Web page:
Within a few years, DuPont Crop Protection and its subsidiary Pioneer Hi-Bred International will offer new choices in glypohsate tolerance, as
well as in tolerance to a wide range of acetolactate synthase (ALS)
inhibitor herbicides for corn and soybean seed.

Using its "gene shuffling" technology, DuPont developed a proprietary trait
called Optimum GAT (a short acronym for glyphosate, ALS tolerant) that is
scheduled to be commercially available in a select line of soybean seed in
2009 and corn seed in 2010, pending the proper and final regulatory
approvals. DuPont also plans to incorporate this special trait in cotton and
other crops.

"This trait also helps us put together a wider range of chemical treatments
or combinations that will allow producers to better decide what is right for
them in terms of short- or long-term residuals based on particular crop
rotations, time of application or even tillage systems," says Mark Wolters,
DuPont Crop Protection seed systems manager. "Basically, this new trait will
expand weed-control options, offer longer lasting and broader spectrum weed and grass control under more growing conditions, and improve crop safety."

According to DuPont, a two-year study at the University of Nebraska also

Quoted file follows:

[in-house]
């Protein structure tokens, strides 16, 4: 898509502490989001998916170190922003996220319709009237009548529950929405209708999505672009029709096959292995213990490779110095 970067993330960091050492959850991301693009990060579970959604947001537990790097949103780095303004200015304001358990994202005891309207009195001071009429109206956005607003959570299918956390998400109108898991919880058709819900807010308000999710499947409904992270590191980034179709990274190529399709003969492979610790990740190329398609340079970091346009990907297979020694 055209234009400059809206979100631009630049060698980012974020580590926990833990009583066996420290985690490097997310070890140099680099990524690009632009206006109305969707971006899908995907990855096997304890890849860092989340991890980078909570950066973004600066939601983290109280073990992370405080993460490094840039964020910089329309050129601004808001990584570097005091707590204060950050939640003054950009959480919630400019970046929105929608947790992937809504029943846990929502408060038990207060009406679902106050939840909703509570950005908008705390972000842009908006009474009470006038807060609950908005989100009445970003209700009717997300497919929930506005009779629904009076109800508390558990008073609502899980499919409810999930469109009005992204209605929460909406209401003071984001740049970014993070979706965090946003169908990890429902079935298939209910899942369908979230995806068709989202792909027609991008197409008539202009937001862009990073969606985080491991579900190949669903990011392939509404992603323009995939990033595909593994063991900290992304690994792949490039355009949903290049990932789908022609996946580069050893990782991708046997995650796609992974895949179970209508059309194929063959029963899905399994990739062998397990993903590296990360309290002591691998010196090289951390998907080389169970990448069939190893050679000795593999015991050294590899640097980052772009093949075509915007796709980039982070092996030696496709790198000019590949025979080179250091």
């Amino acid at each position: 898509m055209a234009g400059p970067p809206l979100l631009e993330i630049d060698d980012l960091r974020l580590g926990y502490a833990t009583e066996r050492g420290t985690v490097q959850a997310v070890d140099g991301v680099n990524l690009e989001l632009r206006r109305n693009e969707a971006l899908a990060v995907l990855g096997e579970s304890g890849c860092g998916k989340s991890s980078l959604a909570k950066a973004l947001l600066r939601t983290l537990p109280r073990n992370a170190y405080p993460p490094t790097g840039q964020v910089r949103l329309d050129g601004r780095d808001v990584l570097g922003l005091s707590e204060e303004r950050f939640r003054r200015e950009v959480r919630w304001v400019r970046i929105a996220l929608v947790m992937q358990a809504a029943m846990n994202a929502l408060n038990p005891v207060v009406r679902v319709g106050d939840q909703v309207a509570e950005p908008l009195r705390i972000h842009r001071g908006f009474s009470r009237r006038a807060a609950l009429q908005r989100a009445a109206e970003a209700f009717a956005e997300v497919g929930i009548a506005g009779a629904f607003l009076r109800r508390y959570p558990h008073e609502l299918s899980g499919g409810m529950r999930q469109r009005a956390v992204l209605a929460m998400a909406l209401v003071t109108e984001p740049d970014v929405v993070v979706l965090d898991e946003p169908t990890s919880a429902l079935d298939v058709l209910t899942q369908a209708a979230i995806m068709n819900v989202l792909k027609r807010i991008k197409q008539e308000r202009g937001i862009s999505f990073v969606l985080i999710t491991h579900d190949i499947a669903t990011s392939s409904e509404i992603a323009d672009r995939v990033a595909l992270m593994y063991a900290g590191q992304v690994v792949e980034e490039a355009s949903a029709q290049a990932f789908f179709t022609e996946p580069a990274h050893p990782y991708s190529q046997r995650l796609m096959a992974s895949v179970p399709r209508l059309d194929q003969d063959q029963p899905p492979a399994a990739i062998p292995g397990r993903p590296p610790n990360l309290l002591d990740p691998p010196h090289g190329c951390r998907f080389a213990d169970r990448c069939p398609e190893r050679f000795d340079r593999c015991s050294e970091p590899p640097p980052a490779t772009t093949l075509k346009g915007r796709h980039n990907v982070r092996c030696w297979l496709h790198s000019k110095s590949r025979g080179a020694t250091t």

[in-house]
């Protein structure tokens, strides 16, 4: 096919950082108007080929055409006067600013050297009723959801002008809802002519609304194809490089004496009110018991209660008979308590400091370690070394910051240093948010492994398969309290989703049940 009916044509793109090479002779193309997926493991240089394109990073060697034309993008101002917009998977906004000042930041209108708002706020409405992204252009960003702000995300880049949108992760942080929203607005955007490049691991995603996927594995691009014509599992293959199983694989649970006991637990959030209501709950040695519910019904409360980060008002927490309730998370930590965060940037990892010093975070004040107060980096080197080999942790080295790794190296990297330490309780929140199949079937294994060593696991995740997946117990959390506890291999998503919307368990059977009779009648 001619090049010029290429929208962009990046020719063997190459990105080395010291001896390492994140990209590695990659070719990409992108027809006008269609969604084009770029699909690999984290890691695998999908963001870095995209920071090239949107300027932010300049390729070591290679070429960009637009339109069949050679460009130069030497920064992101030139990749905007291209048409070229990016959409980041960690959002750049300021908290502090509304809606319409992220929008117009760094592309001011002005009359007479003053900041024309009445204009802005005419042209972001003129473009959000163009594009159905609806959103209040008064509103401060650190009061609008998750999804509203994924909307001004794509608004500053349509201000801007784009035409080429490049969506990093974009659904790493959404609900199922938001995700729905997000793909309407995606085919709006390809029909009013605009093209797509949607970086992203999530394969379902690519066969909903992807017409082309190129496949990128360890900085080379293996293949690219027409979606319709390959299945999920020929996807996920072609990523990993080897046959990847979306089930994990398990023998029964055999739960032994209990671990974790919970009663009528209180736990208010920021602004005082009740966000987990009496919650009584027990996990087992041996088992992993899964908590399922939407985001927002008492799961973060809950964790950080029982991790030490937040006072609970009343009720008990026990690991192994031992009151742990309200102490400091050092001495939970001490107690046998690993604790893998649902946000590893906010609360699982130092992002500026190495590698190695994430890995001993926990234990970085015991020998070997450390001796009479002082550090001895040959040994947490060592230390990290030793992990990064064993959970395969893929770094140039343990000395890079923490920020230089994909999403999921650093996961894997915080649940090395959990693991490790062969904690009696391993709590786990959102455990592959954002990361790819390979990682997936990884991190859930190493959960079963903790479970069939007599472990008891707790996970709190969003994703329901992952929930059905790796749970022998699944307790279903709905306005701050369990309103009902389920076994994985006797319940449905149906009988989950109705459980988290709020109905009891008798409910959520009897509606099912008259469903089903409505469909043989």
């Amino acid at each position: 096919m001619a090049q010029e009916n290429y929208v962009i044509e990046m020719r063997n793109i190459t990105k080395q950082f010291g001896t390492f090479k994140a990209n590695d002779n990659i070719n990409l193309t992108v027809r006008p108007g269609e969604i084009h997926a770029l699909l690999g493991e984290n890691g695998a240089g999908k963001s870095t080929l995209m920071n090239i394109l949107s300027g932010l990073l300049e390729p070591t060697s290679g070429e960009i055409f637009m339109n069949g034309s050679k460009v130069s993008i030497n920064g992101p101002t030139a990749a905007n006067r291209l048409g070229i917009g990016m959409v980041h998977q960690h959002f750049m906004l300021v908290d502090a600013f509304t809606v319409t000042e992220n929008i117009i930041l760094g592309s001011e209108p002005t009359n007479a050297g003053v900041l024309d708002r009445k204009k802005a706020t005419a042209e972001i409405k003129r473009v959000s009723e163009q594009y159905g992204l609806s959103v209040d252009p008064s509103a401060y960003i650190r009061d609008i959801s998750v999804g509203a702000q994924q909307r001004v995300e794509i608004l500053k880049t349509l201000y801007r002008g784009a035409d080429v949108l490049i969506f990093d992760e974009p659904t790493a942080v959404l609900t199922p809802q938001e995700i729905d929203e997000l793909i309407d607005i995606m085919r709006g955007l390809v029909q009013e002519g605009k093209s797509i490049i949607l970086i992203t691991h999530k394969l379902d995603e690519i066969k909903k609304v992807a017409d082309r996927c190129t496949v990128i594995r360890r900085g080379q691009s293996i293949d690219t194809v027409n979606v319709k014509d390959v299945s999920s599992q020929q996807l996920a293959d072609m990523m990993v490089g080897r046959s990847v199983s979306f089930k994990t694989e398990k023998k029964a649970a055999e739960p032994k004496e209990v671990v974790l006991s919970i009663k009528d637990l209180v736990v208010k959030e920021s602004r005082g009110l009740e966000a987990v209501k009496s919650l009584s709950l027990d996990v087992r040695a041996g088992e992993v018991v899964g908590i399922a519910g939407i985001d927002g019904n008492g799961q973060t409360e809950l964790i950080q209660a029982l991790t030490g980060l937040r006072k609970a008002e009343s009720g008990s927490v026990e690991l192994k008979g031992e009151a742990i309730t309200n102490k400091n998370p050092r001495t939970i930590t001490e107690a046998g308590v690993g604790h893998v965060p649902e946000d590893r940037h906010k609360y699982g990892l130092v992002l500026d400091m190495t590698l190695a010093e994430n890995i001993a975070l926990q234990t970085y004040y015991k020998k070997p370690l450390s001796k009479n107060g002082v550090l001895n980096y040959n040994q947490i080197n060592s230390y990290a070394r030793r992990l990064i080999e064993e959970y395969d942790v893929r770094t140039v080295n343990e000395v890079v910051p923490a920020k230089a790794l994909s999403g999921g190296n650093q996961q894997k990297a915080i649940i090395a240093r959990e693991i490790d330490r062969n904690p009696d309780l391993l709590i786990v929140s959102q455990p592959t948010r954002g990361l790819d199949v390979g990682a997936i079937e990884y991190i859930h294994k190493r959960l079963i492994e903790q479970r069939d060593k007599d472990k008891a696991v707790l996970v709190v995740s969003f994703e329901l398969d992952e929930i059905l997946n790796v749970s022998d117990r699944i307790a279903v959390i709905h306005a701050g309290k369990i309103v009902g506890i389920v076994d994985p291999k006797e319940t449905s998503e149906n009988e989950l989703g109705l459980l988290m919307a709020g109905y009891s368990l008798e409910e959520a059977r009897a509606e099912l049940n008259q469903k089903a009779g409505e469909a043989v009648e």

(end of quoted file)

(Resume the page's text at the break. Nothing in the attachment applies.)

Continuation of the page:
showed that the GAT trait eliminated the yield drag (often 3 bu./acre)
associated with the Roundup Ready trait.

As of early July 2007, DuPont reported that it had completed regulatory
submissions for the special trait in corn to the FDA, USDA, and EPA, as well as in Canada. Submissions for approval in soybeans were completed in 2006.

In spring 2007, the company completed the regulatory submission for import
approval in Mexico and made additional submissions for import approval in
the European Union, Japan, Korea, Taiwan, Australia and New Zealand.

The Optimum GAT trait is licensed to Syngenta Seeds for use in corn and
soybeans and is being licensed to Delta & Pine Land for use in cotton. The
trait also will be cross-licensed through GreenLeaf Genetics, a joint
venture between Syngenta Seeds and Pioneer, to license genetics and seed
technology to other U.S. and Canadian seed companies.